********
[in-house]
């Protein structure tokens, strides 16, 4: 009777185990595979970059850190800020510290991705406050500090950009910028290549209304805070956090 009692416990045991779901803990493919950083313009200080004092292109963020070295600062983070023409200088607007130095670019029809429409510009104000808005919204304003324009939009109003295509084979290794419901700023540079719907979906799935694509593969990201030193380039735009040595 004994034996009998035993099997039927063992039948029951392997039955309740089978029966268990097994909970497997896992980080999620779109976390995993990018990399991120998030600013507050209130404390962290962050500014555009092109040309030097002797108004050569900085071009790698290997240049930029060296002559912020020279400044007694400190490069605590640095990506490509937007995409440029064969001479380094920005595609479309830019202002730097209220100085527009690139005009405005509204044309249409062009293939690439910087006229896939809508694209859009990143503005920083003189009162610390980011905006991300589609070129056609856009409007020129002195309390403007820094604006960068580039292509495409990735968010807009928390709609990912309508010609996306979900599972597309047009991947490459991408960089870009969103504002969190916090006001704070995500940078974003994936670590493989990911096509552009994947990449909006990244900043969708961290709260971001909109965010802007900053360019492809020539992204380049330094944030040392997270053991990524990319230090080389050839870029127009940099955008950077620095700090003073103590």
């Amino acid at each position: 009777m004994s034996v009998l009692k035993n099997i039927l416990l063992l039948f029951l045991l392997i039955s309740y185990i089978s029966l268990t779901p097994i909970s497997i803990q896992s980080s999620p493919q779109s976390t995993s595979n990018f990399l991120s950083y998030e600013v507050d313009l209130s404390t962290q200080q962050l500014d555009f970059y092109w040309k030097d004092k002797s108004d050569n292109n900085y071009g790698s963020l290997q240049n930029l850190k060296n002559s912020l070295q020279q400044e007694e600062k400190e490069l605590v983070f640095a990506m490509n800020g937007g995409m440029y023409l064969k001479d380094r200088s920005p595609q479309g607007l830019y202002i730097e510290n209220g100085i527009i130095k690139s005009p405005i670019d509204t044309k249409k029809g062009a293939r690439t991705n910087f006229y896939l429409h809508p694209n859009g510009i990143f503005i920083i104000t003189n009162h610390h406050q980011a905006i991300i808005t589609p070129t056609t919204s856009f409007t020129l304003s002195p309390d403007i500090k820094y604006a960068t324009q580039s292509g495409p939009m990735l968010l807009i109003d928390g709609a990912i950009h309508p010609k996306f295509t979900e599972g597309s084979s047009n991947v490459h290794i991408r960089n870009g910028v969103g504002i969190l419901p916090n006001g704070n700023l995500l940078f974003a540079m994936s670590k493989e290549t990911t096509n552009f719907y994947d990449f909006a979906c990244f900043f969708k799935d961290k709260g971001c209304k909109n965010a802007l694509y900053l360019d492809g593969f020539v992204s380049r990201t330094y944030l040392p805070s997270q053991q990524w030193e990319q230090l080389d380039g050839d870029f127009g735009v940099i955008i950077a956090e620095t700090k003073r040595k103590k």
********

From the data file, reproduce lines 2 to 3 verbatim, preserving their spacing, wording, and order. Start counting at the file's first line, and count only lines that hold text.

């Protein structure tokens, strides 16, 4: 009777185990595979970059850190800020510290991705406050500090950009910028290549209304805070956090 009692416990045991779901803990493919950083313009200080004092292109963020070295600062983070023409200088607007130095670019029809429409510009104000808005919204304003324009939009109003295509084979290794419901700023540079719907979906799935694509593969990201030193380039735009040595 004994034996009998035993099997039927063992039948029951392997039955309740089978029966268990097994909970497997896992980080999620779109976390995993990018990399991120998030600013507050209130404390962290962050500014555009092109040309030097002797108004050569900085071009790698290997240049930029060296002559912020020279400044007694400190490069605590640095990506490509937007995409440029064969001479380094920005595609479309830019202002730097209220100085527009690139005009405005509204044309249409062009293939690439910087006229896939809508694209859009990143503005920083003189009162610390980011905006991300589609070129056609856009409007020129002195309390403007820094604006960068580039292509495409990735968010807009928390709609990912309508010609996306979900599972597309047009991947490459991408960089870009969103504002969190916090006001704070995500940078974003994936670590493989990911096509552009994947990449909006990244900043969708961290709260971001909109965010802007900053360019492809020539992204380049330094944030040392997270053991990524990319230090080389050839870029127009940099955008950077620095700090003073103590």
């Amino acid at each position: 009777m004994s034996v009998l009692k035993n099997i039927l416990l063992l039948f029951l045991l392997i039955s309740y185990i089978s029966l268990t779901p097994i909970s497997i803990q896992s980080s999620p493919q779109s976390t995993s595979n990018f990399l991120s950083y998030e600013v507050d313009l209130s404390t962290q200080q962050l500014d555009f970059y092109w040309k030097d004092k002797s108004d050569n292109n900085y071009g790698s963020l290997q240049n930029l850190k060296n002559s912020l070295q020279q400044e007694e600062k400190e490069l605590v983070f640095a990506m490509n800020g937007g995409m440029y023409l064969k001479d380094r200088s920005p595609q479309g607007l830019y202002i730097e510290n209220g100085i527009i130095k690139s005009p405005i670019d509204t044309k249409k029809g062009a293939r690439t991705n910087f006229y896939l429409h809508p694209n859009g510009i990143f503005i920083i104000t003189n009162h610390h406050q980011a905006i991300i808005t589609p070129t056609t919204s856009f409007t020129l304003s002195p309390d403007i500090k820094y604006a960068t324009q580039s292509g495409p939009m990735l968010l807009i109003d928390g709609a990912i950009h309508p010609k996306f295509t979900e599972g597309s084979s047009n991947v490459h290794i991408r960089n870009g910028v969103g504002i969190l419901p916090n006001g704070n700023l995500l940078f974003a540079m994936s670590k493989e290549t990911t096509n552009f719907y994947d990449f909006a979906c990244f900043f969708k799935d961290k709260g971001c209304k909109n965010a802007l694509y900053l360019d492809g593969f020539v992204s380049r990201t330094y944030l040392p805070s997270q053991q990524w030193e990319q230090l080389d380039g050839d870029f127009g735009v940099i955008i950077a956090e620095t700090k003073r040595k103590k």